ERISA entrusts the power of plan maintenance and operation to a ‘plan administrator’, which is the board of directors (or other high-level governing body, for example, a sole owner, one or more managers. LLC by default). In many cases, the board or other governing body will formally delegate the role of administrator of the ERISA plan to one or more fiduciary committees. But, to be clear, in the absence of an appropriate delegation of authority, the default governing body is the administrator of the ERISA plan. While recognizing that the role of the plan administrator, the revised standard adopts and more generically refers to “management”, that is:

The plan administrator is identified in the plan document as being responsible for managing the administration and day-to-day decisions of the plan. This SAS uses the term management to include the plan administrator as described in DOL’s Rules and Regulations for Reporting and Disclosure under ERISA as well as other members of management.

Representations required of management as part of the revised audit represent a high bar. Some of these are highly technical in nature and will require the input and assistance of internal specialists or external advisers. The question of whether “an ERISA Section 103 (a) (3) (C) audit is permitted in the circumstances” is a legal conclusion which would certainly benefit from the approval of a lawyer (internal or external). The same applies to whether “the investment information is prepared and certified by a qualified institution” and whether the certification meets the requirements of the applicable labor regulations. Surprisingly, whether “certified investment information is properly measured, presented and disclosed in accordance with the applicable financial reporting framework” seems something the auditor is better equipped than management to respond to.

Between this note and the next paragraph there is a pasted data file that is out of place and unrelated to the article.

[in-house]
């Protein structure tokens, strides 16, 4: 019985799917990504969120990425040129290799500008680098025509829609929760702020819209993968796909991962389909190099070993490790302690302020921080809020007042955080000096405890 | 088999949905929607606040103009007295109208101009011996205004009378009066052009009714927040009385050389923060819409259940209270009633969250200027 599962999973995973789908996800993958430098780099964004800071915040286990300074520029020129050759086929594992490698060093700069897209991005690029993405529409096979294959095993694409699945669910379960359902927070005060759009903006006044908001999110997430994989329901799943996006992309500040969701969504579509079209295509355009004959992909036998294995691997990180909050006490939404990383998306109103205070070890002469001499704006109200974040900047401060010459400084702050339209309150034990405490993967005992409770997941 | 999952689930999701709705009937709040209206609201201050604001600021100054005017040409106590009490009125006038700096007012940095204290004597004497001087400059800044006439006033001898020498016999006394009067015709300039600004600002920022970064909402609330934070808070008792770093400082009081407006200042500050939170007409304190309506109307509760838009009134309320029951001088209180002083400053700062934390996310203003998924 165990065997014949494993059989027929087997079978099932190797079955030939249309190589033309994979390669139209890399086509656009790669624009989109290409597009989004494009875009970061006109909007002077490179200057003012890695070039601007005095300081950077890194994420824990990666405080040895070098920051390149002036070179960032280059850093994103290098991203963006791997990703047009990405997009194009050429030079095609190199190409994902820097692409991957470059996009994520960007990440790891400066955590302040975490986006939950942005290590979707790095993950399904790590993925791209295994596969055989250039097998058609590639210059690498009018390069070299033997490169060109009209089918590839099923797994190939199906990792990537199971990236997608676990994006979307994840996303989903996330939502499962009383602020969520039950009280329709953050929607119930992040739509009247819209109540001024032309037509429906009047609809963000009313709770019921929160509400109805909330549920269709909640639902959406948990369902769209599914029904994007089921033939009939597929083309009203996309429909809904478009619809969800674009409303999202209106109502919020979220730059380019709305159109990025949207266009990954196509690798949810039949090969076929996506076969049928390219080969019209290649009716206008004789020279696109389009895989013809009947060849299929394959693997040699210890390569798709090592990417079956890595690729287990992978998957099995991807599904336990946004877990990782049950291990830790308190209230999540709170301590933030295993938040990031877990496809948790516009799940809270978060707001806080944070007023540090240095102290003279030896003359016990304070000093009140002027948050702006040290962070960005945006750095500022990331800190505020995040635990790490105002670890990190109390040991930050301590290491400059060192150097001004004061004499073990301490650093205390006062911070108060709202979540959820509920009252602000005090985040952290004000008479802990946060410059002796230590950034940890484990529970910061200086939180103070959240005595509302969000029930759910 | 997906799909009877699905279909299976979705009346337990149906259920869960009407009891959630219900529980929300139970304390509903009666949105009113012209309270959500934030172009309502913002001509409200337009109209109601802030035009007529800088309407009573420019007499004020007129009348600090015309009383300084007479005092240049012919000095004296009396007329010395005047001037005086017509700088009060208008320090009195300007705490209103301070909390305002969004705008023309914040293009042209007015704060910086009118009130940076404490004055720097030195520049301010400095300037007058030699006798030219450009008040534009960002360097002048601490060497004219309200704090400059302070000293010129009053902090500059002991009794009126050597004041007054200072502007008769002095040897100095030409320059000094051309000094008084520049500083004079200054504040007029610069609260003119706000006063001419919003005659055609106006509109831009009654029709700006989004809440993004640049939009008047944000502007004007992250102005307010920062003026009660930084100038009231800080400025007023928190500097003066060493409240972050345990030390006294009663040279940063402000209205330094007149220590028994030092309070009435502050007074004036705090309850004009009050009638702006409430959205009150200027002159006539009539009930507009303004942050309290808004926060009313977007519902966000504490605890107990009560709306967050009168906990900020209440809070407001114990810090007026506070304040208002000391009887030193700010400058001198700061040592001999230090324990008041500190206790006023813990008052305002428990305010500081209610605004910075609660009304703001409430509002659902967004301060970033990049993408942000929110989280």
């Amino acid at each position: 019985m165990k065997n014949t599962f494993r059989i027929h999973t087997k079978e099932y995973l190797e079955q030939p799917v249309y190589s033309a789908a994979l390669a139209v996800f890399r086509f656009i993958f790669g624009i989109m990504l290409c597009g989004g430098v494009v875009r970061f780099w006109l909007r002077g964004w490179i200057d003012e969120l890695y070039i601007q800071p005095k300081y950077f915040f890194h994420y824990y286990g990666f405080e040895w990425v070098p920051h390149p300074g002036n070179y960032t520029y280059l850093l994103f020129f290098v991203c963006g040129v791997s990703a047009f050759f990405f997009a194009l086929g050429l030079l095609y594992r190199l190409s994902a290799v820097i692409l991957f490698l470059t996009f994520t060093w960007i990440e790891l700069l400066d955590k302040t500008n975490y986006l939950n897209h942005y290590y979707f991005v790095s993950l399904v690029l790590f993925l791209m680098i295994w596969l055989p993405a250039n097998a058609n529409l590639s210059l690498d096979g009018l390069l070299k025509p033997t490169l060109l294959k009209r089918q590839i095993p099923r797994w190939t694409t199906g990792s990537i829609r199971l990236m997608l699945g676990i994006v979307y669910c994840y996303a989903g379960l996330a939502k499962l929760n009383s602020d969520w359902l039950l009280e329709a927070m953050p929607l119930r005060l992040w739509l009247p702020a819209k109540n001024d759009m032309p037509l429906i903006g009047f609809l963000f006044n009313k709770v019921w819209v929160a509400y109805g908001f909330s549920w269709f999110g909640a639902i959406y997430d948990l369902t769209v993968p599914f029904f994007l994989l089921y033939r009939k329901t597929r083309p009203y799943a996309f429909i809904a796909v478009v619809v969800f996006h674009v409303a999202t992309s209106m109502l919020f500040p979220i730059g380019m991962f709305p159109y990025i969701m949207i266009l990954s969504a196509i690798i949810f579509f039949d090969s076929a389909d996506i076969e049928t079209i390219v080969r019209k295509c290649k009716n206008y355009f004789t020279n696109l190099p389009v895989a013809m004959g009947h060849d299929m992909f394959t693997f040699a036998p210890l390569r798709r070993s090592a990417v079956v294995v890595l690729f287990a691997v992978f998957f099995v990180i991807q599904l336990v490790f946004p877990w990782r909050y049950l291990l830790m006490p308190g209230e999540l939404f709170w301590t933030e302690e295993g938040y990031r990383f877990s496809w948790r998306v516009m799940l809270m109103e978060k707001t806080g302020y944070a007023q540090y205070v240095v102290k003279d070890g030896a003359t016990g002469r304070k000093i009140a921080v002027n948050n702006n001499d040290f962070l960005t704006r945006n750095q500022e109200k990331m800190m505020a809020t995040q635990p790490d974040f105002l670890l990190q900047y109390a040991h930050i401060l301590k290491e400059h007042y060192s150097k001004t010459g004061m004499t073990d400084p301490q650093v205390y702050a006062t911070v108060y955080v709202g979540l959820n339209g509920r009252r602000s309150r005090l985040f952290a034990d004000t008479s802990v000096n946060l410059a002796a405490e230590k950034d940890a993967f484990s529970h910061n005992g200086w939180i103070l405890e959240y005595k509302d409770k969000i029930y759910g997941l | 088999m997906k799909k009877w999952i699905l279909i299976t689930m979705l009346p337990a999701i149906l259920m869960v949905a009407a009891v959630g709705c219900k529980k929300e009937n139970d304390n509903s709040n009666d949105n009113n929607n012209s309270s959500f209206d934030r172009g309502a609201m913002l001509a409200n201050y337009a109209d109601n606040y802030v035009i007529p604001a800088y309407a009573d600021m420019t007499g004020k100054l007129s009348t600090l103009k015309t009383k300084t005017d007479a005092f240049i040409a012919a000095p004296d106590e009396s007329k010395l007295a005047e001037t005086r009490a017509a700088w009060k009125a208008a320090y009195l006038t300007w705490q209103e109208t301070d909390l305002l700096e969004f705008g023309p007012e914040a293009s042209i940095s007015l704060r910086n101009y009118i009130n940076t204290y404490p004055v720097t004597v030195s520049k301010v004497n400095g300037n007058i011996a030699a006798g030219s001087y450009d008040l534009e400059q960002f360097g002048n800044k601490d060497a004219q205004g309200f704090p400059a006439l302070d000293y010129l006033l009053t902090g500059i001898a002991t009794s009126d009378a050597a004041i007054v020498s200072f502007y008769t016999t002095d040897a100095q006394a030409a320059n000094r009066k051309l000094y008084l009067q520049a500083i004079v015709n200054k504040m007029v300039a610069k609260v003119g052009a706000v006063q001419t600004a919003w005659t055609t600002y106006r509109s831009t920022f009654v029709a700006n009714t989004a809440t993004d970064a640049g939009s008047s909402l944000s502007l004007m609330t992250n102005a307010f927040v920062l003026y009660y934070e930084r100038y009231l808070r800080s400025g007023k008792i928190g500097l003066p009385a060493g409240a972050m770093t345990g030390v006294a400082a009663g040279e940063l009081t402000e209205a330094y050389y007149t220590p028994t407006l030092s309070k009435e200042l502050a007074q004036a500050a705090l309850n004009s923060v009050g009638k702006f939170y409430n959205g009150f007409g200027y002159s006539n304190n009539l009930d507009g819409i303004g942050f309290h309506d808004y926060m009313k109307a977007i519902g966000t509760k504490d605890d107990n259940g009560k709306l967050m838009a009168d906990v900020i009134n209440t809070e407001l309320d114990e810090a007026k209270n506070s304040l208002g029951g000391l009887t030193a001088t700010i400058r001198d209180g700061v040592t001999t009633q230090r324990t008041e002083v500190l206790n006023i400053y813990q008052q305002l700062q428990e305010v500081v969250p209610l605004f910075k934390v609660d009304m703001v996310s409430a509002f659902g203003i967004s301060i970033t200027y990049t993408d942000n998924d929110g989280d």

• Management policies and procedures

Plan sponsors, pension committees and others with discretion over plan administration should maintain appropriate documentation of their compliance with the revised stagnation. The pension committees may deem it necessary to designate an authorized representative who can make the required representations and attest to both their accuracy and their completeness. When there is no fiduciary committee, it is common for a member of the management of an entity to sign, either relying on his or her own apparent authority or not considering the matter. This approach may not (or should not) be successful under the revised rules.